How the Death Star Petitioners Can Strike Back


White House officials took a great shot -- but they shouldn't get cocky.


When the White House last week turned down the people's demand for a Death Star, the news was as devastating to the Republic as Sen. Binks' (I-Naboo) motion to grant emergency wartime powers to the chancellor. The wink-laden rejection might have been light-hearted and well-meaning, but as the decision was handed down, it was as if millions of voices suddenly cried out in terror -- and were suddenly silenced.

The Obama administration may think the issue's been settled. It couldn't be more wrong -- and worse, it could pay the price for its lack of vision. Petitions are not the Imperials' only hope.

Everyone knows that spending bills for gigantic weapons systems originate in the House -- not the Oval Office. So it shouldn't surprise us that an enterprising House staffer whipped up an amendment to the National Defense Authorization Act that would set aside $857,000,000,000,000,000,000,000 for the construction of not one, not two, but up to three Death Stars:

The proposal paves the way for a major legislative victory for defense hawks and Imperial diehards. Yes, Obama already signed the NDAA into law for FY2013, but there's no reason why this proposal can't be refined and brought up for a vote at a later date. The amendment already nixes the White House's criticisms of the original Death Star proposal. For instance, before the Pentagon could spend the bulk of the allocated funds, the amendment requires the Secretary of Defense to prove that the battlestation can't be defeated by one farm boy's lucky shot from a snub fighter. Instead of one shield generator protecting the weapon while it's under construction, that number would be quintupled, adding extra defenses no pitiful little band could destroy. There's even an extra clause setting aside money for lightsaber research -- although skeptical lawmakers may vote to strike that language, as it's hard to see how lightsabers would be anything but a security risk on a battlestation.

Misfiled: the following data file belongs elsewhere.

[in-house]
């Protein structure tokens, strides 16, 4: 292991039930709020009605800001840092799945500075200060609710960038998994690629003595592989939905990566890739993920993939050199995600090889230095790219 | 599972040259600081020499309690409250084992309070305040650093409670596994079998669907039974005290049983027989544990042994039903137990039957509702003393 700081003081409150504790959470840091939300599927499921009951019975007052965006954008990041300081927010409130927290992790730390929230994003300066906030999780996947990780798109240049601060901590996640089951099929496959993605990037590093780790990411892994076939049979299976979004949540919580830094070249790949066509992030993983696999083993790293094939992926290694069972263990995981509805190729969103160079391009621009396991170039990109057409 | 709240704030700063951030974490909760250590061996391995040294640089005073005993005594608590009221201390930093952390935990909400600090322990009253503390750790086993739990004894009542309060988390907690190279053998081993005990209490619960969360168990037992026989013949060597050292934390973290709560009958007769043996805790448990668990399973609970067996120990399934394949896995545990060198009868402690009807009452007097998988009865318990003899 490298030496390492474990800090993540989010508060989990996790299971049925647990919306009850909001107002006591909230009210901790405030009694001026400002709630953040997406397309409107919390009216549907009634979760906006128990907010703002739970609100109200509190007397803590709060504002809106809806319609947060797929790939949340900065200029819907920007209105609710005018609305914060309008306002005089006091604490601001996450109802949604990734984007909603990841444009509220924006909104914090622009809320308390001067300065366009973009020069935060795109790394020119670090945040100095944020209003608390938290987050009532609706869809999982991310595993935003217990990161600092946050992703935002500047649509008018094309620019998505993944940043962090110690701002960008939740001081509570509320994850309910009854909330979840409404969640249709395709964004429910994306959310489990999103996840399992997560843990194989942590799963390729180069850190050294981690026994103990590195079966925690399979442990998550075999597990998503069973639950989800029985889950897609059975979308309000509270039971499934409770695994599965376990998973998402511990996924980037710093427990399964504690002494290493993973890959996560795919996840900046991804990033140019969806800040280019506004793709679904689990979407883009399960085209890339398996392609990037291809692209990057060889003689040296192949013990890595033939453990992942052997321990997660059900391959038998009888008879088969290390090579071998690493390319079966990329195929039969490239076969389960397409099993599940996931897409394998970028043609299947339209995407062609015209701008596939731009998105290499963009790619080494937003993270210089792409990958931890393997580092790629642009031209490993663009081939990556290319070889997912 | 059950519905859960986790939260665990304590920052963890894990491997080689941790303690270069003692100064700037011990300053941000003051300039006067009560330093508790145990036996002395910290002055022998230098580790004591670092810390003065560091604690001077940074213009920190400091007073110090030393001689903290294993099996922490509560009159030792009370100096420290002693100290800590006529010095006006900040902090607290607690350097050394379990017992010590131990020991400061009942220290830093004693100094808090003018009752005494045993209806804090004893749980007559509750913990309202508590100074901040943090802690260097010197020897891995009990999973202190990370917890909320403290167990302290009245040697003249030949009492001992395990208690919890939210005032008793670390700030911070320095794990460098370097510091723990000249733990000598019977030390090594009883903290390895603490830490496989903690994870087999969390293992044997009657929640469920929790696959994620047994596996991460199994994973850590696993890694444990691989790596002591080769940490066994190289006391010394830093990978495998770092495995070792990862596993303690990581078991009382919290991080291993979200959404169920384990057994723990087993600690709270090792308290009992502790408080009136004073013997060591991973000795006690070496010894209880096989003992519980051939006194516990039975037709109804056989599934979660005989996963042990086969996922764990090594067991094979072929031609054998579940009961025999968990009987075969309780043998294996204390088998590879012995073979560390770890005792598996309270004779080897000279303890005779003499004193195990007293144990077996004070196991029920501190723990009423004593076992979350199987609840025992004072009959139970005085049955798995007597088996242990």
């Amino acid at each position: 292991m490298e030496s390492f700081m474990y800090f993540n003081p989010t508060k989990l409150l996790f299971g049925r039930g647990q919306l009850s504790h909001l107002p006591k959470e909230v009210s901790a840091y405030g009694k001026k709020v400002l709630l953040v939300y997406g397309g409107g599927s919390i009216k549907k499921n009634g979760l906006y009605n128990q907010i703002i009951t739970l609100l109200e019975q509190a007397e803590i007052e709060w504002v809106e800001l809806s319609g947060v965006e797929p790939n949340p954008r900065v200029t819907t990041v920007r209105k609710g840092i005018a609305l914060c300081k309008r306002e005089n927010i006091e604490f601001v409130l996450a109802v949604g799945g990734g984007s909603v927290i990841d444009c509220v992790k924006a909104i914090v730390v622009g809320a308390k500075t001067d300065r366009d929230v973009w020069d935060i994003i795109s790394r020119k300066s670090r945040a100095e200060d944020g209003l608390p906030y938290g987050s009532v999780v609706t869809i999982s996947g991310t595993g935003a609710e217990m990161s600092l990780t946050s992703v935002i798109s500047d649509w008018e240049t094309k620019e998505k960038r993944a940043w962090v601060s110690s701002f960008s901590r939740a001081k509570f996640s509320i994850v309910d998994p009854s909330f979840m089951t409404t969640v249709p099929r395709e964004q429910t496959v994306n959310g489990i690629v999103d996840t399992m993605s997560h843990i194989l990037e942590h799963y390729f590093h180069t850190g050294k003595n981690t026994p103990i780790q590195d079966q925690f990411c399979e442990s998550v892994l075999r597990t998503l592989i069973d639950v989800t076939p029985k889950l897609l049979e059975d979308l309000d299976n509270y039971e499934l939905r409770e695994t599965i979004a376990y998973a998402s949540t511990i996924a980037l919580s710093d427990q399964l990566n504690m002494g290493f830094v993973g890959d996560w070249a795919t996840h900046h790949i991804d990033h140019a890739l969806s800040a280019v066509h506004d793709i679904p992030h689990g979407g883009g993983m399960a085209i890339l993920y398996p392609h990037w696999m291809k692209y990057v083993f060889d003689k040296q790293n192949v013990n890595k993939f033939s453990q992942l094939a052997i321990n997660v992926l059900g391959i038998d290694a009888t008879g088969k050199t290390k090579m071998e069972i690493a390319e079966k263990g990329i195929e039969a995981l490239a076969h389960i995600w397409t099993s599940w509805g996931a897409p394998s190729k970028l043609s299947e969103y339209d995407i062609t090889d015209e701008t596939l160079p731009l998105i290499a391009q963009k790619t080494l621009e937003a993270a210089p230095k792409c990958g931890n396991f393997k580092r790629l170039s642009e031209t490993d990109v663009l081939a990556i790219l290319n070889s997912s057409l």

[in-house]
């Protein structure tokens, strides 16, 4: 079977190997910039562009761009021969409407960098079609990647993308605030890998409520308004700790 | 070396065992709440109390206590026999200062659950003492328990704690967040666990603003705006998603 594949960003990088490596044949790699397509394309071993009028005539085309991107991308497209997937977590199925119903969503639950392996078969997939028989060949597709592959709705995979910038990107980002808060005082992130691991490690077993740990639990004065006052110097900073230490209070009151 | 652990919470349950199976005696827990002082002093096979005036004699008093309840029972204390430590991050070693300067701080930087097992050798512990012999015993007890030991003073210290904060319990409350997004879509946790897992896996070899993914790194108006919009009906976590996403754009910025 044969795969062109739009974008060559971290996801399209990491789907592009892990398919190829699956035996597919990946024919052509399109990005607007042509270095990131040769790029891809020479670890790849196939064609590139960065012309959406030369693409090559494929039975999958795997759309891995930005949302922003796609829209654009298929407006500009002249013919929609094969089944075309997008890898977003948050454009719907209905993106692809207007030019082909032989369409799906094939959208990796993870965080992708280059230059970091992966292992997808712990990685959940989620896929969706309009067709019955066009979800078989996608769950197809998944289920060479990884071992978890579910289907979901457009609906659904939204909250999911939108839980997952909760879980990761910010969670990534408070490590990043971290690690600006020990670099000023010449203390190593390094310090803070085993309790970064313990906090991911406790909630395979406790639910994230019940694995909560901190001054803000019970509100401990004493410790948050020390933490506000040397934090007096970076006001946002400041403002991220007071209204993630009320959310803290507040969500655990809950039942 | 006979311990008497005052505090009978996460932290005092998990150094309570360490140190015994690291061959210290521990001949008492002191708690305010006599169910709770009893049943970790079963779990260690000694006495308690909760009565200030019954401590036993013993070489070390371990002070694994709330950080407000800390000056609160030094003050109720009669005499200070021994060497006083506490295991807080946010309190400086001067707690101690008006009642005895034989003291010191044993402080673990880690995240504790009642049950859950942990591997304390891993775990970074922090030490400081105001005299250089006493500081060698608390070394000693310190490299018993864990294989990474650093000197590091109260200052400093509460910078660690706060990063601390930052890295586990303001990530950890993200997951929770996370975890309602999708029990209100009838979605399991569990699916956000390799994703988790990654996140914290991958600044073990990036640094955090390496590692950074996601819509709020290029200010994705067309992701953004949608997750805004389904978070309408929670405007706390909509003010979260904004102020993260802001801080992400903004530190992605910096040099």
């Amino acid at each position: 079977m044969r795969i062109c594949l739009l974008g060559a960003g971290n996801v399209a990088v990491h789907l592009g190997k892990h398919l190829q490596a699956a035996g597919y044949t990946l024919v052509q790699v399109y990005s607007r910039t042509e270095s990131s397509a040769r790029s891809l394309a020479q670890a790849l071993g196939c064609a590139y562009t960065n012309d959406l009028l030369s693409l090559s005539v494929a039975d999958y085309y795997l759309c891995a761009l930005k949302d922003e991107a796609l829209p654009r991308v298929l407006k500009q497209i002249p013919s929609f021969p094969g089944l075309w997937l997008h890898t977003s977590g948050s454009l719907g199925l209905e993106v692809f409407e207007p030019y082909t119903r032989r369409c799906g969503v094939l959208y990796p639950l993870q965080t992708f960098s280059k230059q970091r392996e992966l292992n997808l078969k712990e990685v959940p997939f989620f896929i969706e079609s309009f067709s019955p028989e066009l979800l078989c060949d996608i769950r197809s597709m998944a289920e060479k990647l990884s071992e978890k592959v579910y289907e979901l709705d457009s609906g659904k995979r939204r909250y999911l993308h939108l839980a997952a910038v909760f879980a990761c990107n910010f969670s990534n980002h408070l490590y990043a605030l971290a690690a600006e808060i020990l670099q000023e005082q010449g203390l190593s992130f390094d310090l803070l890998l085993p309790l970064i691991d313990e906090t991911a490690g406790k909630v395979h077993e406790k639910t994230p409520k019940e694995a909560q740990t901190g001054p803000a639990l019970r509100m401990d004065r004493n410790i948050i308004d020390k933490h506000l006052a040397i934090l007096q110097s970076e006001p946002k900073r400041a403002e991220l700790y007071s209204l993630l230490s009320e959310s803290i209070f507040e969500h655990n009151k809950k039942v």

Saying no to a petition is simply too easy; in today's crisis-driven legislative environment, Death Star petitioners must force the issue. They'll almost certainly enjoy the upper hand in Congress; Obama's desire to negotiate has always trumped his taste for brinksmanship. In fact, I'd put the petitioners' chances at even better than 3,720 to 1. If Obama's concessions on the debt ceiling and the fiscal cliff are any guide, it's clear his feeble skills are no match for the power of Republican-controlled political institutions. 

Search your feelings, Barack. You know it to be true.

h/t ArmsControlWonk

Update: Galactic Empire Public Relations has now responded to the White House's petition rejection. Governor Tarkin could not be reached for comment on the House amendment.

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Brian Fung is the technology writer at National Journal. He was previously an associate editor at The Atlantic and has written for Foreign Policy and The Washington Post.

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